WorldCat Identities

Maggi, Giovanni 1964-

Overview
Works: 110 works in 320 publications in 2 languages and 1,684 library holdings
Genres: Case studies 
Roles: Author, Other, Contributor, Recipient, Performer
Classifications: HB1, 330
Publication Timeline
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Most widely held works by Giovanni Maggi
Diversity and trade by Gene M Grossman( Book )

24 editions published in 1998 in English and held by 165 WorldCat member libraries worldwide

We develop a competitive model of trade between countries with similar aggregate factor endowments. The trade pattern reflects differences in the distribution of talent across the labor forces of the two countries. The country with a relatively homogenous population exports the good produced by a technology with complementarities between tasks. The country with a more diverse work force exports the good for which individual success is more important. Imperfect observabilitiy of talent strengthens the forces of comparative advantage. Finally, we examine an aspect of education policy concerning the spread of human capital across the student population
Free trade vs. strategic trade : a peek into Pandora's box by Gene M Grossman( )

21 editions published in 1997 in English and held by 132 WorldCat member libraries worldwide

We investigate whether a welfare-maximizing government ought to pursue a program of" strategic trade intervention or instead commit itself to free trade when domestic firms will have an opportunity to manipulate the government's choice of the level of" intervention. Domestic firms may overinvest in physical and knowledge capital in a regime of" strategic intervention in order to influence the government's choice of subsidy. In the event commitment to free trade may be desirable even in settings where profit-shifting would be" possible. We analyze the desirability of such a commitment when the government is well" informed about firms' types and actions, and when it suffers from an informational disadvantage."
Work environment and individual background : explaining regional shirking differentials in a large Italian firm by Andrea Ichino( )

18 editions published between 1999 and 2000 in English and held by 130 WorldCat member libraries worldwide

The prevalence of shirking within a large Italian bank appears to be characterized by significant regional differentials. In particular, absenteeism and misconduct episodes are substantially more prevalent in the south. We consider a number of potential explanations for this fact: different individual backgrounds; group-interaction effects; sorting of workers across regions; differences in local attributes; different hiring policies and discrimination against southern workers. Our analysis suggests that individual backgrounds, group-interaction effects and sorting effects contribute to explain the north-south shirking differential. None of the other explanations appears to be of first-order importance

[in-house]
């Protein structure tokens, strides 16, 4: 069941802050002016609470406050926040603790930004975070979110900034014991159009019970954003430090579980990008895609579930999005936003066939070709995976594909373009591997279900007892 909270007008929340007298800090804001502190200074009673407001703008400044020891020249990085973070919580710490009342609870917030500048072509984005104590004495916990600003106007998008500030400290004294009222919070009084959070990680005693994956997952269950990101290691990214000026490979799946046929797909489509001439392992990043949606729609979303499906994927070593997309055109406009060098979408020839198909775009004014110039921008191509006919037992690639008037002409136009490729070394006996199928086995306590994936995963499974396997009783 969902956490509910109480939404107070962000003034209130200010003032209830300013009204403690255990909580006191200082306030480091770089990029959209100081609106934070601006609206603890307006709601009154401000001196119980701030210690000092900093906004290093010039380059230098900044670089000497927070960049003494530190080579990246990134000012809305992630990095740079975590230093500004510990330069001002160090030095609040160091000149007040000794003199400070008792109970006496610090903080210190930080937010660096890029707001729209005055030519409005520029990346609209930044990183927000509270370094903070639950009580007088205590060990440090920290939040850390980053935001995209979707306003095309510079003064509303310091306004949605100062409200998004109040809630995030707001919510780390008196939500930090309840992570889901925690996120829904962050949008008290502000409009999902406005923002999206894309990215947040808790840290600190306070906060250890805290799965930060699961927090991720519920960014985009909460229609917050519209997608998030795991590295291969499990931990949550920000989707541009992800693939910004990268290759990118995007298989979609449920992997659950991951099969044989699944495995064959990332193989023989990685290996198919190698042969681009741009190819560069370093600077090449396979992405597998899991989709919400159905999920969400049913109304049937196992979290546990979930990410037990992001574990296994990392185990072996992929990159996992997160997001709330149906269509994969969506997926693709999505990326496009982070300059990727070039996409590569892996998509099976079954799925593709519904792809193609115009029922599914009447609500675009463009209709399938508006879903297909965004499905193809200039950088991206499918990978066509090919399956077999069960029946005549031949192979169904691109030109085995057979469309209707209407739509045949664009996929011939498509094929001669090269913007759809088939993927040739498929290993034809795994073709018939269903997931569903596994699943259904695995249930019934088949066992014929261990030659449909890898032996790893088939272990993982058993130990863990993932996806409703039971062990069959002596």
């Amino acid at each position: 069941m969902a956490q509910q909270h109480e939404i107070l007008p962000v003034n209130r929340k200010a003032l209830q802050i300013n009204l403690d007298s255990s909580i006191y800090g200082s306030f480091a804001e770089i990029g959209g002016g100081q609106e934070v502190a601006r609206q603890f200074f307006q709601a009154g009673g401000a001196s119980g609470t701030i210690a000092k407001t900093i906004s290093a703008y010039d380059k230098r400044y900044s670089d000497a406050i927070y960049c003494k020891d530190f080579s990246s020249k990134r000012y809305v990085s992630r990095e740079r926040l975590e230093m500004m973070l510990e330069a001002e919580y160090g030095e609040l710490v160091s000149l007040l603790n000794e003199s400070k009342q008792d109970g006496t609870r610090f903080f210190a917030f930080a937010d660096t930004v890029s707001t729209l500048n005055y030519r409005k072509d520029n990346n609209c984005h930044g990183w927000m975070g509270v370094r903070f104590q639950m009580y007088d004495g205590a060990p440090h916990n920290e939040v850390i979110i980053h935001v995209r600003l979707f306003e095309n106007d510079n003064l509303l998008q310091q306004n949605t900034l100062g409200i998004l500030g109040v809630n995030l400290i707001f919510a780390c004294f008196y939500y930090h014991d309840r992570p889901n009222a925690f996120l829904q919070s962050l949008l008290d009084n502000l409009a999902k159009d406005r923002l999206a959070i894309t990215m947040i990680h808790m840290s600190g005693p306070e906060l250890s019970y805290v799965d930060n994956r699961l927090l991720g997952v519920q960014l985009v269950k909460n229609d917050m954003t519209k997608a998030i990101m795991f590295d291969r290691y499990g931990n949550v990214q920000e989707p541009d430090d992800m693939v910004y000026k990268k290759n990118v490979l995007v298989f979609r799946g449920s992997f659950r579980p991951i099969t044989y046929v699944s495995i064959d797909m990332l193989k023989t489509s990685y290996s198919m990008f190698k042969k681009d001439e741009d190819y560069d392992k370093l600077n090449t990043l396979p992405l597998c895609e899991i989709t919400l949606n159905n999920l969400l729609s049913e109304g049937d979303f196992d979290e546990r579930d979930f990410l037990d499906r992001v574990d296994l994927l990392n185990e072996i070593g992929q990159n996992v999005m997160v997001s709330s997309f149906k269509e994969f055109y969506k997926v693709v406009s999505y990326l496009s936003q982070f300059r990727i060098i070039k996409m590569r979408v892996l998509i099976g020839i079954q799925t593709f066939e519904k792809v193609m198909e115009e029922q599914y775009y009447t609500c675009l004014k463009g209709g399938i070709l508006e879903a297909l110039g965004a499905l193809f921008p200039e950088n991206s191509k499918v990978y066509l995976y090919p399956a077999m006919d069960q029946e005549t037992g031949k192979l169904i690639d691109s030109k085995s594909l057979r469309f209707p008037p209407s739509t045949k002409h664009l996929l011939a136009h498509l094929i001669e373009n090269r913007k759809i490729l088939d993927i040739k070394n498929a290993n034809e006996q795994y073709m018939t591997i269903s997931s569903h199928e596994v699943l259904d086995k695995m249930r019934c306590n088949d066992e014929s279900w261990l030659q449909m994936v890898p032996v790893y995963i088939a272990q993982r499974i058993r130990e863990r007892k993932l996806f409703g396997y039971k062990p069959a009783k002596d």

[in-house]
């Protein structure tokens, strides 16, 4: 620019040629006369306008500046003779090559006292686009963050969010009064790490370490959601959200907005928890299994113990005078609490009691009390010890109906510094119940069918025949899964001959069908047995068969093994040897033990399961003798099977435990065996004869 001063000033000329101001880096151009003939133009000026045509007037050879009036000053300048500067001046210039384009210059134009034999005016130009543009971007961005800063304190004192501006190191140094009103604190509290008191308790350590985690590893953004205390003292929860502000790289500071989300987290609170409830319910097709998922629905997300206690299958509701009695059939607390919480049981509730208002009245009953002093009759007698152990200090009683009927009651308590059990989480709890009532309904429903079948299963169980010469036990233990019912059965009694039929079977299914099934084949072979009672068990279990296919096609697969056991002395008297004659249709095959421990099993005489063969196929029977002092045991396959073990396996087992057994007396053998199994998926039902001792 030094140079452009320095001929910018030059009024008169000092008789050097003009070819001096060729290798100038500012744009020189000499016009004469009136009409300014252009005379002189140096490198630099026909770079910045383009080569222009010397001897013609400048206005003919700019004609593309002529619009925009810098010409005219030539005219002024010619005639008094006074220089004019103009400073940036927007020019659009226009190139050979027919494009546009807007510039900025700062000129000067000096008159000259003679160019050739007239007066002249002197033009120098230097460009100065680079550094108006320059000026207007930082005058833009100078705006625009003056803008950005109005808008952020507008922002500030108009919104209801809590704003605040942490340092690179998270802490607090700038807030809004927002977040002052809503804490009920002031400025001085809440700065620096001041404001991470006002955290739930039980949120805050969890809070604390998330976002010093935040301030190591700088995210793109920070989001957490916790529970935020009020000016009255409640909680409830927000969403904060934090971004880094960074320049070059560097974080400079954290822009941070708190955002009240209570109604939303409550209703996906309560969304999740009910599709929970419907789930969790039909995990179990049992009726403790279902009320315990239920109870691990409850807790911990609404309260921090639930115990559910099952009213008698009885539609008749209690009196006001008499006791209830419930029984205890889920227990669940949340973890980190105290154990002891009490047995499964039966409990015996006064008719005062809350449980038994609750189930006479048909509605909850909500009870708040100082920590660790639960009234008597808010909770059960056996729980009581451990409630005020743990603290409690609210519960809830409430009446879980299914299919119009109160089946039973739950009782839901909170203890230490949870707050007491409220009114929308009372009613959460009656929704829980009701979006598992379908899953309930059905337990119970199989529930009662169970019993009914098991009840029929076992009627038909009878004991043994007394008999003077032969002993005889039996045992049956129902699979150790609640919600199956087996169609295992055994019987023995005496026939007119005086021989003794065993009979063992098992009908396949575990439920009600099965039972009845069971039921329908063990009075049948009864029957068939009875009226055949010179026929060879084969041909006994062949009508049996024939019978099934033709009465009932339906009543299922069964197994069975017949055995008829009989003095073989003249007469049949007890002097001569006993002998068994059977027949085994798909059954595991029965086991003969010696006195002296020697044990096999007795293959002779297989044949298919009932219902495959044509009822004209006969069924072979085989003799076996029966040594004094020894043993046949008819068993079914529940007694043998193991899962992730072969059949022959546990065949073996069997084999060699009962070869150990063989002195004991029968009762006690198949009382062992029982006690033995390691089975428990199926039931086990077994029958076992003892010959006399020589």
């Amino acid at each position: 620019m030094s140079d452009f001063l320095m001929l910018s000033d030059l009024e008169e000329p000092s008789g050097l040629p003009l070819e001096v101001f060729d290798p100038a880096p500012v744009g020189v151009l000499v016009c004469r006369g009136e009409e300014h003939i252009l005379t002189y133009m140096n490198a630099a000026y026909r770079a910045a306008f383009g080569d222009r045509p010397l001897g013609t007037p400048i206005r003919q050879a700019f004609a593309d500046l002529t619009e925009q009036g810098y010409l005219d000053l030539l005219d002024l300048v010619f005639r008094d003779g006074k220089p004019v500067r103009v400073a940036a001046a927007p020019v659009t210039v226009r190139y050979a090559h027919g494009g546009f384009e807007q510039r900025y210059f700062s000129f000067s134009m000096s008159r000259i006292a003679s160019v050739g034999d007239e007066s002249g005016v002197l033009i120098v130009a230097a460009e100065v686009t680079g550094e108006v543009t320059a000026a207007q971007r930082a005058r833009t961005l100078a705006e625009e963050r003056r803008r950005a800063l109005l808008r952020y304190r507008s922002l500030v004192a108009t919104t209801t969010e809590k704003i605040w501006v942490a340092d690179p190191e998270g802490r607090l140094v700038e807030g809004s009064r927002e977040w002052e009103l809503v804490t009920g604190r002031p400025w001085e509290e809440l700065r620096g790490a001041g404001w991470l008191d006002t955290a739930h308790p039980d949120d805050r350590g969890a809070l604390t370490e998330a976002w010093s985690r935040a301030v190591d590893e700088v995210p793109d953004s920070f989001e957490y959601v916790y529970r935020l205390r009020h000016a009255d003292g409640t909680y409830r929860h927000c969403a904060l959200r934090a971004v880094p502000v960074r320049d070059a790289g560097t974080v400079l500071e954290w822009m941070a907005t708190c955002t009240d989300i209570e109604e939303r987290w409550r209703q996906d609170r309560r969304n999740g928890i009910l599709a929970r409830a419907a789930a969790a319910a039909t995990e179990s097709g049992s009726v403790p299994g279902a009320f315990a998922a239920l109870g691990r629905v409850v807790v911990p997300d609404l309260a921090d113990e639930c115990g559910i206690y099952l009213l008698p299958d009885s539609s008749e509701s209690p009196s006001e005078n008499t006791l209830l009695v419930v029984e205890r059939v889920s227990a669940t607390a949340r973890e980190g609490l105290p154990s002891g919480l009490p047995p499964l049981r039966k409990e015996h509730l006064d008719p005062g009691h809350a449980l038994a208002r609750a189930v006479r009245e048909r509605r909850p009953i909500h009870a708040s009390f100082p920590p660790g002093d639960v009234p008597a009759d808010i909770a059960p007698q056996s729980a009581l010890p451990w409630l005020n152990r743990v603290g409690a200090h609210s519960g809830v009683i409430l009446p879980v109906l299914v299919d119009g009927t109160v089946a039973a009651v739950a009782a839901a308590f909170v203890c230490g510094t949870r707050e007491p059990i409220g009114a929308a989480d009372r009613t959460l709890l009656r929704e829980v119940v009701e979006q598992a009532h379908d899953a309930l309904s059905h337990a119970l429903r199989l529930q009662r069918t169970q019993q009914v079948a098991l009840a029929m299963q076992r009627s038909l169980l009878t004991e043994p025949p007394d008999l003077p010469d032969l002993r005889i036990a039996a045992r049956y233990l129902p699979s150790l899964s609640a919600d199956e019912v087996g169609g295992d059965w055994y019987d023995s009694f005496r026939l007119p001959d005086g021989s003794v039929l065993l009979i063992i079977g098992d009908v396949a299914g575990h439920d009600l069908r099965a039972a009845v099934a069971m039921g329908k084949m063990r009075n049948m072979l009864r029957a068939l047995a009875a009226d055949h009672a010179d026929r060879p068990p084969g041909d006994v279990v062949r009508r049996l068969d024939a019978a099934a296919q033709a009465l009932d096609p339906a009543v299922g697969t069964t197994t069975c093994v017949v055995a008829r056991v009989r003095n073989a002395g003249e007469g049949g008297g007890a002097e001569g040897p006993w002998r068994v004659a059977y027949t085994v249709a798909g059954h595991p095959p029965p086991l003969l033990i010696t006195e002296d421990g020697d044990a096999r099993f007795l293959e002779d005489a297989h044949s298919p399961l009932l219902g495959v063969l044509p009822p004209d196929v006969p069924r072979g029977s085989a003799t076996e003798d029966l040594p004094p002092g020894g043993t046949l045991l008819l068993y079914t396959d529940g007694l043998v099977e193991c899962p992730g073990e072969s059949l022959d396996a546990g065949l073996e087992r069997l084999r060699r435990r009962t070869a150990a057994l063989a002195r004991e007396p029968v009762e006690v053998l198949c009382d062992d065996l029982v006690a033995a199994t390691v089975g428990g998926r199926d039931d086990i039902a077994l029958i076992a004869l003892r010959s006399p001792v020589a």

Protection for sale : an empirical investigation by Pinelopi K Goldberg( )

14 editions published between 1996 and 1997 in English and held by 119 WorldCat member libraries worldwide

A prominent model in the recent political-economy literature on trade policy is Grossman and Helpman's (1994) Protection for Sale' model. This model yields clear predictions for the cross-sectional structure of trade protection. The objective of our" paper is to check whether the predictions of the Grossman-Helpman model are consistent with the data and, if the model finds support, to estimate its two key structural parameters: the government's valuation of welfare relative to contributions, and the fraction of the voting population represented by a lobby. We find that the pattern of protection in the U.S. in 1983 is consistent with the basic predictions of the model. Our estimate of the government's valuation of welfare relative to contributions is surprisingly high; the weight of welfare in the government's objective function is estimated to be between 50 and 88 times the weight of contributions
A political-economy theory of trade agreements by Giovanni Maggi( )

18 editions published in 2005 in English and held by 116 WorldCat member libraries worldwide

"We develop a model where trade agreements -- in addition to correcting terms-of-trade externalities -- help governments to commit vis-a-vis domestic industrial lobbies. The model allows us to explore how the characteristics of the political environment affect the structure of the trade agreement and the extent of trade liberalization. The model also highlights the role of intersectoral capital mobility in determining trade liberalization. In a dynamic extension of the model, we explore the extent to which trade liberalization occurs gradually, and how its speed depends on the fundamentals of the problem"--National Bureau of Economic Research web site
Self enforcing voting in international organizations by Giovanni Maggi( )

12 editions published in 2003 in English and held by 110 WorldCat member libraries worldwide

Some international organizations are governed by unanimity rule, some others by a majority system. Still others have moved from one system to the other over time. The existing voting models, which generally assume that decisions made by voting are perfectly enforceable, have a difficult time explaining the observed variation in governance mode, and in particular the widespread occurrence of the unanimity system. We present a model whose main departure from standard voting models is that there is no external enforcement mechanism: each country is sovereign and cannot be forced to follow the collective decision, or in other words, the voting system must be self-enforcing. The model yields unanimity as the optimal system for a wide range of parameters, and delivers rich predictions on the variation in the mode of governance, both across organizations and over time